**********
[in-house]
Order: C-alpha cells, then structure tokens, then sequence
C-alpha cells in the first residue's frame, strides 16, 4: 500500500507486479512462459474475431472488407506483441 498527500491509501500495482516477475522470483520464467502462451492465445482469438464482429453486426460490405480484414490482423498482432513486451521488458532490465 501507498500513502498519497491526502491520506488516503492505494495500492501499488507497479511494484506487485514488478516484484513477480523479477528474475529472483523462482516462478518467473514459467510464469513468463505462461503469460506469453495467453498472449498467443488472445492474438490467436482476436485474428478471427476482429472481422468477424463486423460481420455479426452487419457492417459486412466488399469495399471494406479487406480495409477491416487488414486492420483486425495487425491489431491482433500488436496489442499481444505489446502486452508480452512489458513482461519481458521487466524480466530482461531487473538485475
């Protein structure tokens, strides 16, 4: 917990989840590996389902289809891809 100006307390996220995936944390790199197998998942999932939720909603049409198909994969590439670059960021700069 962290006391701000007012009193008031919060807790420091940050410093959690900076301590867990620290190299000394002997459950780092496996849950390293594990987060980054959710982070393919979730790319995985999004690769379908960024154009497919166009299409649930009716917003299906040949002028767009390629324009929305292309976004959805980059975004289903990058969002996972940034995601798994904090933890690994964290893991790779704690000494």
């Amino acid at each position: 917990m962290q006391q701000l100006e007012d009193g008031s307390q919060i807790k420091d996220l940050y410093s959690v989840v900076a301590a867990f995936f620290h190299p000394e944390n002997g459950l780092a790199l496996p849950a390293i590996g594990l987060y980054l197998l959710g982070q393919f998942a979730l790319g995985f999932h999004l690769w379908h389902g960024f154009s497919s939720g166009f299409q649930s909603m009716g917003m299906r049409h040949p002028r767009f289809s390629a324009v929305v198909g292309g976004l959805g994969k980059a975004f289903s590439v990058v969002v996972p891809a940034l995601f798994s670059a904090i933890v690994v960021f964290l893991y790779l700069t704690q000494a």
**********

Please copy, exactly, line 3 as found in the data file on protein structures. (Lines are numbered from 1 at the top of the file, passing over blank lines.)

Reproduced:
C-alpha cells in the first residue's frame, strides 16, 4: 500500500507486479512462459474475431472488407506483441 498527500491509501500495482516477475522470483520464467502462451492465445482469438464482429453486426460490405480484414490482423498482432513486451521488458532490465 501507498500513502498519497491526502491520506488516503492505494495500492501499488507497479511494484506487485514488478516484484513477480523479477528474475529472483523462482516462478518467473514459467510464469513468463505462461503469460506469453495467453498472449498467443488472445492474438490467436482476436485474428478471427476482429472481422468477424463486423460481420455479426452487419457492417459486412466488399469495399471494406479487406480495409477491416487488414486492420483486425495487425491489431491482433500488436496489442499481444505489446502486452508480452512489458513482461519481458521487466524480466530482461531487473538485475